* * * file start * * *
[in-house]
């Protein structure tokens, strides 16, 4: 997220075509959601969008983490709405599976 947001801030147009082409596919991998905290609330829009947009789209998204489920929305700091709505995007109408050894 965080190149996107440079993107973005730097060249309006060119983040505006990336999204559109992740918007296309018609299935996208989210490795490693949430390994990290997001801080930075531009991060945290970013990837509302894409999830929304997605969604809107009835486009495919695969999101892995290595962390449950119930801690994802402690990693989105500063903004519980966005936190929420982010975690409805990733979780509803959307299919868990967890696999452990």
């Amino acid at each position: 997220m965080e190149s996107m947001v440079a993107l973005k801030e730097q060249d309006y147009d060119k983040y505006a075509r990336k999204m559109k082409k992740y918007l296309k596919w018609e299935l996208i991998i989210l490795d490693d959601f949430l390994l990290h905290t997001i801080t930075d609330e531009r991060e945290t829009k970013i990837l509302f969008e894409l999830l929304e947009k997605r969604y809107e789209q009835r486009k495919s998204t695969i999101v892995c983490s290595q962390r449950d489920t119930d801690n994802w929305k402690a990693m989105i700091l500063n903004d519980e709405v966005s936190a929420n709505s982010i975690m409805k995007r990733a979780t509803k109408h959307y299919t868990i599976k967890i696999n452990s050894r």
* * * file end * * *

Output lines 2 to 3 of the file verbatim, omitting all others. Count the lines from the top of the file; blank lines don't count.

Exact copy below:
């Protein structure tokens, strides 16, 4: 997220075509959601969008983490709405599976 947001801030147009082409596919991998905290609330829009947009789209998204489920929305700091709505995007109408050894 965080190149996107440079993107973005730097060249309006060119983040505006990336999204559109992740918007296309018609299935996208989210490795490693949430390994990290997001801080930075531009991060945290970013990837509302894409999830929304997605969604809107009835486009495919695969999101892995290595962390449950119930801690994802402690990693989105500063903004519980966005936190929420982010975690409805990733979780509803959307299919868990967890696999452990």
């Amino acid at each position: 997220m965080e190149s996107m947001v440079a993107l973005k801030e730097q060249d309006y147009d060119k983040y505006a075509r990336k999204m559109k082409k992740y918007l296309k596919w018609e299935l996208i991998i989210l490795d490693d959601f949430l390994l990290h905290t997001i801080t930075d609330e531009r991060e945290t829009k970013i990837l509302f969008e894409l999830l929304e947009k997605r969604y809107e789209q009835r486009k495919s998204t695969i999101v892995c983490s290595q962390r449950d489920t119930d801690n994802w929305k402690a990693m989105i700091l500063n903004d519980e709405v966005s936190a929420n709505s982010i975690m409805k995007r990733a979780t509803k109408h959307y299919t868990i599976k967890i696999n452990s050894r």